Texas Monthly drops its ‘hard paywall’ for all of 2020

Leadership said they hope that visitors will benefit from practical journalism on all things Texas and the “diversion” of offbeat stories.

April 9, 2020

Texas Monthly, long the lead horse for the city and state magazine sector, announced to digital visitors today that the site will be free through all of 2020.

A message Wednesday from editor-in-chief Dan Goodgame and president and chief creative officer Scott Brown expressed the hope that those coming to the site would benefit from practical journalism on all things Texas but also from the lighter “diversion” of offbeat stories.

“When you’re ready,” the note continued, “we will welcome you as a subscriber. In the meantime, please be safe, stay informed, and enjoy the stories that connect us.”

The pivot is a significant change — the monthly magazine’s site typically has maintained a “hard paywall” like The Boston Globe’s. After you had read two or three stories in a month, you would be blocked from reading more unless you bought a subscription.

I asked Goodgame how and why he and Brown picked the visitors-welcome policy, a longer term freebie than most newspapers have offered when taking down their walls for pandemic coverage.

“We closed our May issue last Thursday, barely making the deadline,” he said. “Then put our heads together the next day. We were trying to figure out in the moment how we could be most useful to our readers … and listeners too -— we have a lot of podcasts now.”

Weighing potential benefits versus risks, he and Brown decided new phases of the pandemic and related recession are likely to last through the year. That makes for an extended opportunity to showcase Texas Monthly’s work to new audiences.

As at many other news sites of all kinds, Texas Monthly has experienced a surge in visits, pageviews and new subscriptions in the last month

The crisis is having multiple financial impacts on Texas Monthly — not all of them bad. Advertising is down, of course, and a big annual event in conjunction with South by Southwest was canceled along with the festival itself.

But a new line of business — optioning out profiles, features and local lore content to TV and streaming services — was already growing. That trend has accelerated as the millions stuck at home become an even hotter market for entertainment. Ditto books.

Texas Monthly has consistently been honored in the National Magazine Awards. Editor (and television personality) Evan Smith departed a decade ago to become co-founder of The Texas Tribune. Texas Monthly has been sold several times since Michael Levy founded it in 1973.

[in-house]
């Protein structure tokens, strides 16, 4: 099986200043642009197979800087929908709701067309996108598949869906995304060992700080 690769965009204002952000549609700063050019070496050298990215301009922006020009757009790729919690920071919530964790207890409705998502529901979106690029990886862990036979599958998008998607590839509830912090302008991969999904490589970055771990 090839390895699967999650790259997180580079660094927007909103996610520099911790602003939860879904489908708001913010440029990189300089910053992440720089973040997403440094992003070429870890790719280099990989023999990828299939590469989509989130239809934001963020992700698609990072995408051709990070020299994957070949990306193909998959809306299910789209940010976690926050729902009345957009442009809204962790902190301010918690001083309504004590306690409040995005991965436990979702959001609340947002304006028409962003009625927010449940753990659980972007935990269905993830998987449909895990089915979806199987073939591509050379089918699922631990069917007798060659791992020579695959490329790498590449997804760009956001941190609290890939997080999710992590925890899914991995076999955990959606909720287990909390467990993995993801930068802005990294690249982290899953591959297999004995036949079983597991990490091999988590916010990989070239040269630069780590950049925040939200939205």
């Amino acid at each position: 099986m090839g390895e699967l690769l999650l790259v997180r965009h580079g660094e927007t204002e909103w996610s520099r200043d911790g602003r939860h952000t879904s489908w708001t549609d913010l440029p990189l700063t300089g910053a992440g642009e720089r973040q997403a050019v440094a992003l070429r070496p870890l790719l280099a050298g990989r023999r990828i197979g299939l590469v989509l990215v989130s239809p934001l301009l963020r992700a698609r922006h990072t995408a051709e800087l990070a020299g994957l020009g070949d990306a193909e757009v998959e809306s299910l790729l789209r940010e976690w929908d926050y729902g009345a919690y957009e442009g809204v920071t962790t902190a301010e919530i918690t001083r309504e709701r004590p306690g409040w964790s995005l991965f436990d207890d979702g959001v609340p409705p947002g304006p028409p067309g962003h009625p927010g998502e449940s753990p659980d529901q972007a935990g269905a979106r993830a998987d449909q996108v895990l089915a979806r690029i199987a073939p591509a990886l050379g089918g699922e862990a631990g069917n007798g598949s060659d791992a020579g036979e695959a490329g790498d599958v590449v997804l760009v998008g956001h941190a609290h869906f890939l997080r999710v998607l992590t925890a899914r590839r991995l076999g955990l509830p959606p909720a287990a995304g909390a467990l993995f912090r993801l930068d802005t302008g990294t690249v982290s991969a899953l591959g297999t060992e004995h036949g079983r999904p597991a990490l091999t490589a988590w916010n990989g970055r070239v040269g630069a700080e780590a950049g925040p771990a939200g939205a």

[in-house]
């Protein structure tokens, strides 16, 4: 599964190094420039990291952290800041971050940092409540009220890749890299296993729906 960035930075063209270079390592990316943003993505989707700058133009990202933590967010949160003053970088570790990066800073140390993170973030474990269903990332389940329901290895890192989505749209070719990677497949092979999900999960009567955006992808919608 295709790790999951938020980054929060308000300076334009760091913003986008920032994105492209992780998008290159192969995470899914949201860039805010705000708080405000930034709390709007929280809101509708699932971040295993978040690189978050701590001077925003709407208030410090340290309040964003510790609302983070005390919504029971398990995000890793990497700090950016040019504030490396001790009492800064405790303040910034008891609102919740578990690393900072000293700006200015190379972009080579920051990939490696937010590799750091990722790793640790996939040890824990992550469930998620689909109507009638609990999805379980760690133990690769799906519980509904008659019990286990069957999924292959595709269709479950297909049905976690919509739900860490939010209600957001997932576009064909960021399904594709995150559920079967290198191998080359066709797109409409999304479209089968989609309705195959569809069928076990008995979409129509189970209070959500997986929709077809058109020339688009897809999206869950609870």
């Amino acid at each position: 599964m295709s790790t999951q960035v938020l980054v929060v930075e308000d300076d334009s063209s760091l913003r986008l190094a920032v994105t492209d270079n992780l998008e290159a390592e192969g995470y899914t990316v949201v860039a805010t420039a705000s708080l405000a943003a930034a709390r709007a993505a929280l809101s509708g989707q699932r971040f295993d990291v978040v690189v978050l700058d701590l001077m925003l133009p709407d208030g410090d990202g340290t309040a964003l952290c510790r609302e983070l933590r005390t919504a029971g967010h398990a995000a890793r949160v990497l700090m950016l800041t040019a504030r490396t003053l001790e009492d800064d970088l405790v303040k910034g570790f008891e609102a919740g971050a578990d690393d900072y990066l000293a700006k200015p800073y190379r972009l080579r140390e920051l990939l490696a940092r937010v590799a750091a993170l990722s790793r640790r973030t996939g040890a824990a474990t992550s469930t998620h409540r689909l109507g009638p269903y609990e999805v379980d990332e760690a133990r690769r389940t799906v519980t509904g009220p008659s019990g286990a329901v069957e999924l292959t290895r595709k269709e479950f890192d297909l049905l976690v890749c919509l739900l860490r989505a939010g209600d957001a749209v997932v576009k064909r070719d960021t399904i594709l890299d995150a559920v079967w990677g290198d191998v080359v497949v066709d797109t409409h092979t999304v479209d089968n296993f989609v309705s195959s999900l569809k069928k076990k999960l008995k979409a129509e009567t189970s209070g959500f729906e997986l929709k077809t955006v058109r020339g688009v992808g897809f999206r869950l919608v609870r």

However, except for the addition of the digital site and other related businesses, the magazine’s winning editorial formula has stayed consistent.

Texas Monthly’s paid circulation stands at roughly 270,000.

I asked Goodgame if he had a sense of how the city-state group of magazines nationally is doing under current financial pressure. Not well, he said. A number of the magazines are shrinking, others are folding, as 72-year-old San Diego Magazine announced March 23 it was doing.

In fact, the Texas Monthly site did a feature a week ago on the troubles of the state’s alt-weeklies and city magazines.

Texas Monthly’s four-paragraph take-down-the-wall note concludes by offering a “special gift” to existing print + digital subscribers. That will be a special issue on Willie Nelson in September, originally planned as a premium item not part of the $24 yearly subscription.

I mentioned to Goodgame in an email that The Star Tribune in Minneapolis had great success when it launched a quarterly slick format magazine with a cover story with fresh material on native son Prince. That was after the paper had already run at least a hundred stories about Prince’s death and legacy.

Goodgame replied, “Willie (and Selena) are to us like BBQ (and, lately, tacos): The more we publish on these topics, the hungrier readers get for them.”

Rick Edmonds is Poynter’s media business analyst. He can be reached at redmonds@poynter.org.